Neo Tapon[edit]

Between 11–14 June 2004, the Enterprise carrier strike group participated in Neo Tapon, a Spanish-hosted NATO exercise, with the carrier Enterprise serving as the exercise's flagship. The Enterprise carrier strike group operated with British, Dutch, French, Italian, Moroccan, and Portuguese forces, as well as ships from Standing Naval Forces Atlantic and Standing Naval Forces Mediterranean, testing air and surface warfare and strike mission capabilities. The Neo Tapon exercise tested NATO surface warfare, air warfare, and strike mission capabilities, as well as the strike group’s ability to implement plans quickly.[54][58]

USS Enterprise and USS Detroit

Joint Maritime Course 04-2[edit]

Steaming northward, the Enterprise carrier strike group participated in Joint Maritime Course 04-2 (JMC 04-2) exercises, a NATO operation hosted by the Joint Maritime Operations Training Staff, between 19 and 30 June 2004. More than 50 ships from Norway, Sweden, Germany, Belgium, the Netherlands, the United Kingdom, France, Spain, Germany, and the United States participated in the exercises while operating off the coast of Scotland.[54][59]

The JMC involved two distinct phases, the first of which was the training exercise. During this phase, the guided-missile cruiser Gettysburg conducting gun-support operations and air defense coordination and Carrier Air Wing One conducting air operations with live ordnance on firing ranges. The second phase was the operational phase, with the 50 participating ships will split into two task groups. Enterprise served as one task group flagship, and the commander of the Belgian and the Netherlands task group command the other force. The fast logistics support ship Detroit provided logistic support, and it also acted as a high-value asset during the exercise.[59] The carrier Enterprise made its first port visit at Portsmouth between 2 and 6 July 2004.[54][60][61]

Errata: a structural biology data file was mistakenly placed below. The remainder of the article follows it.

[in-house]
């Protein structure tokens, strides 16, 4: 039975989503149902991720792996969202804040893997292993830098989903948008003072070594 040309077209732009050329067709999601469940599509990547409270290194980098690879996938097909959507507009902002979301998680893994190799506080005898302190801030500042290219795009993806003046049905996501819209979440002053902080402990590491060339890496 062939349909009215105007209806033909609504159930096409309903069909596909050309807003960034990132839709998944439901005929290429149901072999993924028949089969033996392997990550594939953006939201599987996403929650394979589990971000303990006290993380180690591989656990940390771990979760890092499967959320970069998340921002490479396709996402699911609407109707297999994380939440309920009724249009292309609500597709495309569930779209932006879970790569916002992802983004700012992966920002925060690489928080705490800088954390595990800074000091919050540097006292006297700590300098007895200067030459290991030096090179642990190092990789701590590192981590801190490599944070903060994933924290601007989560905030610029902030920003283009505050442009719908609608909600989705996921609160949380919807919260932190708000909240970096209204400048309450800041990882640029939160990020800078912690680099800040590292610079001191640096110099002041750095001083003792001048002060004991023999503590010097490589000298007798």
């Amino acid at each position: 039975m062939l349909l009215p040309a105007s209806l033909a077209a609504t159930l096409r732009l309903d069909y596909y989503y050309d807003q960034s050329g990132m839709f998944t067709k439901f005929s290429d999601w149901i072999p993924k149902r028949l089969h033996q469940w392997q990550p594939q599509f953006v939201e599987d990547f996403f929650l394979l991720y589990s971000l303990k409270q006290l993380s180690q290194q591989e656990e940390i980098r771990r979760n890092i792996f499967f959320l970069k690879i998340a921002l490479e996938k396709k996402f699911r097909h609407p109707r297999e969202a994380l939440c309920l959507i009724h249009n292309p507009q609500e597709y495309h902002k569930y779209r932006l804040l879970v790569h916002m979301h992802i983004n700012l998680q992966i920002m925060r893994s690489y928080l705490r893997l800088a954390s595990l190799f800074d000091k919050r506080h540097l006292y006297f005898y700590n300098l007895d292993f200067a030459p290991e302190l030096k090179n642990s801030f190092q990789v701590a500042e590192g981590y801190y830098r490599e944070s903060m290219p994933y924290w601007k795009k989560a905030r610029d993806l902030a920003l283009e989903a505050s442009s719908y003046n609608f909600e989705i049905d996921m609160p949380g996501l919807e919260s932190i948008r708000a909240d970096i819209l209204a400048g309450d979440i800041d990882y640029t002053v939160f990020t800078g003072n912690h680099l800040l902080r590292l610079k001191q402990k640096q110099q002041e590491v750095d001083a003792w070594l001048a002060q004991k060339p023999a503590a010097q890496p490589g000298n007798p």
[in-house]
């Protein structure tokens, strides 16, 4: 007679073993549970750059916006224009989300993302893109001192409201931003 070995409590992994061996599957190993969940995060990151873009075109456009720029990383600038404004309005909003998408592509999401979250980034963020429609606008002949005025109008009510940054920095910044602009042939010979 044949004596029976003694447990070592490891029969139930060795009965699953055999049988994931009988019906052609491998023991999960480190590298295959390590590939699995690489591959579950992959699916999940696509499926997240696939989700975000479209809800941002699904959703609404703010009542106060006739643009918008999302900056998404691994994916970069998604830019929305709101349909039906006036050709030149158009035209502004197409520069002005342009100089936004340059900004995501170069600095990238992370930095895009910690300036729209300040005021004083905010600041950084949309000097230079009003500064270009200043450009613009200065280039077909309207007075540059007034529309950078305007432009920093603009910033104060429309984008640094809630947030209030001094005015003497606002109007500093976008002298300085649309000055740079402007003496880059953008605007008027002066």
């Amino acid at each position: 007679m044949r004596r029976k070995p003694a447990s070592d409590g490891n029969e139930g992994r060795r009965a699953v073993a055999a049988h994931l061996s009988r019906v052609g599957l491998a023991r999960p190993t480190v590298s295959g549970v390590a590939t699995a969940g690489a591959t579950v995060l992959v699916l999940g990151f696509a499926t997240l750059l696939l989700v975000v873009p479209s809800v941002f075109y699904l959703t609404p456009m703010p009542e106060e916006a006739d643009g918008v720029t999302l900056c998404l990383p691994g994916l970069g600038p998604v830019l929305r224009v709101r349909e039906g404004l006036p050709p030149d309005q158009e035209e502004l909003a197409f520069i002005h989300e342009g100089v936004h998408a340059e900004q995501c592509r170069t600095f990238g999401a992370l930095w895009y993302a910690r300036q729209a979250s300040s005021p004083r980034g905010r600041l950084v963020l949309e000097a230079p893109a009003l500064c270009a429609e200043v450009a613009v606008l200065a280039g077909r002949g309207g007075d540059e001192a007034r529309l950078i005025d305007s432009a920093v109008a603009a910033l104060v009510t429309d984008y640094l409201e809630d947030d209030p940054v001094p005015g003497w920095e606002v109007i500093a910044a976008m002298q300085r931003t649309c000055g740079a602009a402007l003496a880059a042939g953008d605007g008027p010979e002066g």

Operation Medshark/Majestic Eagle 2004[edit]

Medshark/Majestic Eagle 2004

On 11 July 2004, the Enterprise and Harry S. Truman carrier strike groups participated in NATO Operation Medshark/Majestic Eagle 2004 (MS/ME04), held between 11 and 16 July 2004 in the eastern Atlantic Ocean off Morocco. The exercise included ships and aircraft from the United States, United Kingdom, France, Spain, The Netherlands, Turkey, Italy, Germany, Portugal, and Morocco under the overall command of Vice Admiral Henry G. Ulrich III, USN, Commander, Naval Striking and Support Forces NATO.[49][54][62][63][64][65]

Hosted by Morocco, recently designated as a Major non-NATO ally by U.S. President George W. Bush, the objective of Operation Medshark/Majestic Eagle was to develop interoperability and build military relationships between the participating ten allied nations. The exercise was the first to use the Cap Draa training area off southwest Morocco to conduct live fire training exercises.[62][63][64] The first phase involved sea-control war games between the two carrier strike groups, and the second phase simulated choke-point transit through a strait.[63][64] Operation Medshark/Majestic Eagle involved more than 20,000 personnel, almost 150 aircraft, and 30 ships from 10 nations led by the carriers Enterprise, Principe De Asturias, Truman, and Giuseppe Garibaldi.[66][67][68] The nuclear-powered submarines Albuquerque (pictured), Miami, and Albany also participated in Operation MEDSHARK/Majestic Eagle.[69] To provide support for those submarines, the submarine tender Emory S. Land sailed west from Italy. She berthed at Rota, Spain, spent eight exercise days underway, and then briefly revisited Rota before heading back for Italy.[70][71]